Mumbai: The United Kingdom’s film and high-end TV (HETV) production is expected to touch £7.07 - £7.66 billion by 2025, found a new study by pan-industry skills body ScreenSkills.
The same study also predicts that an additional crew of 15,130 - 20,770 will be needed in the next three years to meet the demand. By 2025, training existing and new workforce will need an annual investment of £95.1 million to £104.3 million. The estimated economic return is more than 15 times the cost of the training investment
Film and high-end television production in the UK could be worth £7.66 billion – up from £5.64 billion – by 2025 and require nearly 21,000 more crews as per the analysis.
The research was commissioned by ScreenSkills and is supported by the British Film Institute (BFI).
The forecast of labour market shortages and training investment needs in film and HETV production was carried out by the consultancy Nordicity with the accountancy firm Saffery Champness LLP. They estimate that between £95.1 million and £104.3 million will be needed annually by 2025, to train the film and HETV workforce – both existing and the new recruits.
The indirect and induced impact of training investment in the order of £104.3 million would go a long way to creating a further 23,270 full-time jobs across the UK economy on top of the additional 20,770 crew. Latest figures show film and high-end television currently generate the equivalent of 1,22,000 full-time jobs.
Spending approximately £289.3 million on training during the three-year period 2023 to 2025 would enable film and high-end TV production to generate an additional £4.56 billion in GVA (gross value added) including direct, indirect and induced impact.
The authors of the study described this return on investment as “compelling” and acknowledged that the personnel needed to meet demand “may be understated”.
The authors conducted interviews with film and HETV production companies alongside an analysis of existing published and unpublished research to conclude that there is still room for growth on top of the rapid expansion fuelled by the introduction of the HETV tax relief in 2013 and a strong bounce back after the Covid lockdown.
Film and HETV production in the UK are likely to grow at an annual average rate of 7.3 per cent between 2022 and 2025. It is projected that spending will reach between £7.07 billion and £7.66 billion by 2025 – an additional £1.43 billion to £2.02 billion spending from the 2021 figure of £5.64 billion.
Just under 2.7 million square feet of additional stage space is due to come online by 2025 in response to physical constraints of the under-supply of stage space suited to film and HETV production.
The cost of training the workforce – with both light-touch and more intensive interventions – was based on figures for existing ScreenSkills training programmes.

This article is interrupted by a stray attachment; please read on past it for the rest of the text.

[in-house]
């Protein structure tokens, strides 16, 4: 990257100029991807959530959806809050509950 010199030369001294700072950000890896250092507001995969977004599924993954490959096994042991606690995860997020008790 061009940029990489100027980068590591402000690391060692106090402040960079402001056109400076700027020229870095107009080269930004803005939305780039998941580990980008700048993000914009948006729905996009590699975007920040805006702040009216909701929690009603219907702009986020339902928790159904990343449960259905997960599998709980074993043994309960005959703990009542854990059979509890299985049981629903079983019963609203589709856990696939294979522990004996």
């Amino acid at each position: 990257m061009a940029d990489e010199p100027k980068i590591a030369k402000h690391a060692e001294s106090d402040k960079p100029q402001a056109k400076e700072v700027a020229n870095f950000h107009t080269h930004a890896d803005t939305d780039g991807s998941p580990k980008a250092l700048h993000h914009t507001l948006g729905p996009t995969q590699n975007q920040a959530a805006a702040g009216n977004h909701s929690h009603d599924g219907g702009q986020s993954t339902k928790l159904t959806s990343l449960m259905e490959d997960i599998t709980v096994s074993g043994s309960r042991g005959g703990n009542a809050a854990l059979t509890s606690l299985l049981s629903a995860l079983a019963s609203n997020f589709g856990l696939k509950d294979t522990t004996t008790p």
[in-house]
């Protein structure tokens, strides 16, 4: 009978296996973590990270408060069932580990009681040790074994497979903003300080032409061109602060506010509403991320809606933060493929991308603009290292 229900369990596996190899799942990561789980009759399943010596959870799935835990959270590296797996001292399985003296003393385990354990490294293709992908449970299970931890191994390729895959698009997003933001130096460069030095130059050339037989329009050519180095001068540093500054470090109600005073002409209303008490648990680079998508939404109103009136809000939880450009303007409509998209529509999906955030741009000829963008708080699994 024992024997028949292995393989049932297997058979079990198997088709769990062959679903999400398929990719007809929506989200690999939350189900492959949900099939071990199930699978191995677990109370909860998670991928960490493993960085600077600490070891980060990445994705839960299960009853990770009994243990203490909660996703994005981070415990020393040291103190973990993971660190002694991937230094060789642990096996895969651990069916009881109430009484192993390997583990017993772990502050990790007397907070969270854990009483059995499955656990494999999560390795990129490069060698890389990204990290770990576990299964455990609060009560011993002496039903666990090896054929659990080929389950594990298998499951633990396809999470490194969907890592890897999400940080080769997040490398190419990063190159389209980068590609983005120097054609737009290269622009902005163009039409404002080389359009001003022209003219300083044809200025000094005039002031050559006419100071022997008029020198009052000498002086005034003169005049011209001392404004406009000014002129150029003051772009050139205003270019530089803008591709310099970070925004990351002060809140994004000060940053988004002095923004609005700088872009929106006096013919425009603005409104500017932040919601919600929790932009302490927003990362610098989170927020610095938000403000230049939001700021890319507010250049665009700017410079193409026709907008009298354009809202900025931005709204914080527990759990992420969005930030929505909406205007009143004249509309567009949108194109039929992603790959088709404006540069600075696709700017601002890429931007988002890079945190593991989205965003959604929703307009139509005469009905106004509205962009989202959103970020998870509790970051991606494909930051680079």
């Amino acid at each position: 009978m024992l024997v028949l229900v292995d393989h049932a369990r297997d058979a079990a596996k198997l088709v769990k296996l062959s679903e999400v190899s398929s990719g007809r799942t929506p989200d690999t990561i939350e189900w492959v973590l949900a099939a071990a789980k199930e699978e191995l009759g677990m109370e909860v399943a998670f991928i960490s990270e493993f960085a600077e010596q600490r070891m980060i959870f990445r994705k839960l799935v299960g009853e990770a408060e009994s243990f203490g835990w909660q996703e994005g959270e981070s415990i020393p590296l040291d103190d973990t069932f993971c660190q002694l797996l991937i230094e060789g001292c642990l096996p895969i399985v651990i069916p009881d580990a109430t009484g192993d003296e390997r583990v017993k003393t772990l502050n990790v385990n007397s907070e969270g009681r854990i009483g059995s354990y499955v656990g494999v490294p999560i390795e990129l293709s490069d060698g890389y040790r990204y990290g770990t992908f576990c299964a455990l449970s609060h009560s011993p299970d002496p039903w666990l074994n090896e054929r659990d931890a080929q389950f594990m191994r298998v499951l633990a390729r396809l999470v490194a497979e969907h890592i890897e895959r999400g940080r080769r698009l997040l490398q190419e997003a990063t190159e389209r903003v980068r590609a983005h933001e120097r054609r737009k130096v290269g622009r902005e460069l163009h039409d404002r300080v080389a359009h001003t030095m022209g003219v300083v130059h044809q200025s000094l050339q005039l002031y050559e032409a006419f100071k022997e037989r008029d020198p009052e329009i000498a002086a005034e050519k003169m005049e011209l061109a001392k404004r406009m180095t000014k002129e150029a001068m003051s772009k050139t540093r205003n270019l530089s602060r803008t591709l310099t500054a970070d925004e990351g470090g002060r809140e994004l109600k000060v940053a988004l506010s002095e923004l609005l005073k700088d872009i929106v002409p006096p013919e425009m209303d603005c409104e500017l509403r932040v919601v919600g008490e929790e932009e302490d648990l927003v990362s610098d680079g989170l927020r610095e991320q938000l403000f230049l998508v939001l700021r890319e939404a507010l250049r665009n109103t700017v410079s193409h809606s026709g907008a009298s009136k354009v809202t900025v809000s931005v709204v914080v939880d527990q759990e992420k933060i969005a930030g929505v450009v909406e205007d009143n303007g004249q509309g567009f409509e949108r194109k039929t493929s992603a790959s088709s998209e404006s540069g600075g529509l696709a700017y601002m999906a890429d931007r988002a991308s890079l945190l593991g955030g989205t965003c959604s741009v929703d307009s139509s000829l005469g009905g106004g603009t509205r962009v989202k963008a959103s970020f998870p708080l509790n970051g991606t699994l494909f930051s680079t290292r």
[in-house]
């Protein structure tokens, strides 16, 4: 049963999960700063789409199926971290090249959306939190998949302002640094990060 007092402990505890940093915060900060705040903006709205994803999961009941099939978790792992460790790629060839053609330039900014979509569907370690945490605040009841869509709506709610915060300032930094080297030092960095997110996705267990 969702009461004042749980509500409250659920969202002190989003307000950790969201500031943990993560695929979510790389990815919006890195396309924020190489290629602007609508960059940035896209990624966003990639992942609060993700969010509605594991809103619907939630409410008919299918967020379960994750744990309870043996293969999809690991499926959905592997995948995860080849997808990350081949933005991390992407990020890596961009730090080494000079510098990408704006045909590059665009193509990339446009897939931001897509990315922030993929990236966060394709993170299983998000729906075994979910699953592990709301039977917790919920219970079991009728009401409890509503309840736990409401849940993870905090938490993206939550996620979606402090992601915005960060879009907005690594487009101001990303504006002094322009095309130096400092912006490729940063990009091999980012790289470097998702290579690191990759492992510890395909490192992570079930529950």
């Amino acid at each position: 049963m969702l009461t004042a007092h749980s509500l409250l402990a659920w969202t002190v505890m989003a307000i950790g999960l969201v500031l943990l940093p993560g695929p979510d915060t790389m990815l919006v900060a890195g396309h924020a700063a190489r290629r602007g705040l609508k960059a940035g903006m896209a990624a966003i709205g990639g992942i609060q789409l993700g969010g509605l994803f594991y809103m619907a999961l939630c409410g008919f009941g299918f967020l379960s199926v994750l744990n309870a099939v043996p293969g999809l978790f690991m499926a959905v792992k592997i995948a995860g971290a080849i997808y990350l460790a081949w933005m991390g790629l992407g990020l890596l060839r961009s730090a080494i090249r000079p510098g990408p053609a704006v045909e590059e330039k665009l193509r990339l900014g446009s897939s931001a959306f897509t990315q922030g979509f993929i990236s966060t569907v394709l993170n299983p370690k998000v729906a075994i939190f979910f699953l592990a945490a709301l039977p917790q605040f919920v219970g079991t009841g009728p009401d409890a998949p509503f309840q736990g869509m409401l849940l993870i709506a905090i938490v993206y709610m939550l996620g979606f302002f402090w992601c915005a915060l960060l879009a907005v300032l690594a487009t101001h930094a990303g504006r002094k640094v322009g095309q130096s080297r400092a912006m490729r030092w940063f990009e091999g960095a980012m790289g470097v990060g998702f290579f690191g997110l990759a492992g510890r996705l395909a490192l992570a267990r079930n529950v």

In a high-growth scenario, annual spending of £104.3 million on training would represent 1.4 per cent of the forecast level of production spend of £7.66 billion in 2025. This would be higher than sectors such as manufacturing and construction but lower than the business services and hotels and restaurants sectors where training investment rates were 3.5 per cent and 2.5 per cent respectively in 2019.
Many parts of the sector, including public service broadcasters, subscription video-on-demand and independent production companies, already run their own training programmes with proven track records, although it has not been possible to quantify that investment.
In addition, financial support from the sector to ScreenSkills totalled £12.91 million last year. This was amplified by £4.3 million National Lottery funding awarded by the BFI as part of its Future Film Skills strategy.
ScreenSkills CEO Seetha Kumar said, “The data in this report will help us all plan sensibly to ensure the UK has the skilled and inclusive workforce needed to capitalise on the potential for further growth. The film and television industry are one of the UK’s great success stories and we need to work together to keep it that way. Growing the workforce will help ensure the country fully benefits from the projected growth in production expenditure.”
ScreenSkills Film Skills Council producer and chairperson Anita Overland said: “It is important that films of every scale and budget have the right people for those productions, so it is useful to understand what is likely to happen in the next few years. I am very proud of what the Film Skills Council does to support training, but this is a reminder of how much further work is needed – financially but also in terms of creating opportunities for people to learn on the job.”
Watford, Essex COO, ScreenSkills High-end TV Skills Council chairperson Christine Healy said, “High-end TV is already deeply committed to investing in training and retention and as a sector, we work really closely with ScreenSkills through the council and our working groups to make sure we are addressing skills priorities, both at entry and mid-career level. It is valuable to have further intelligence on the likely scale of the challenges ahead so that we can keep ahead of the game.”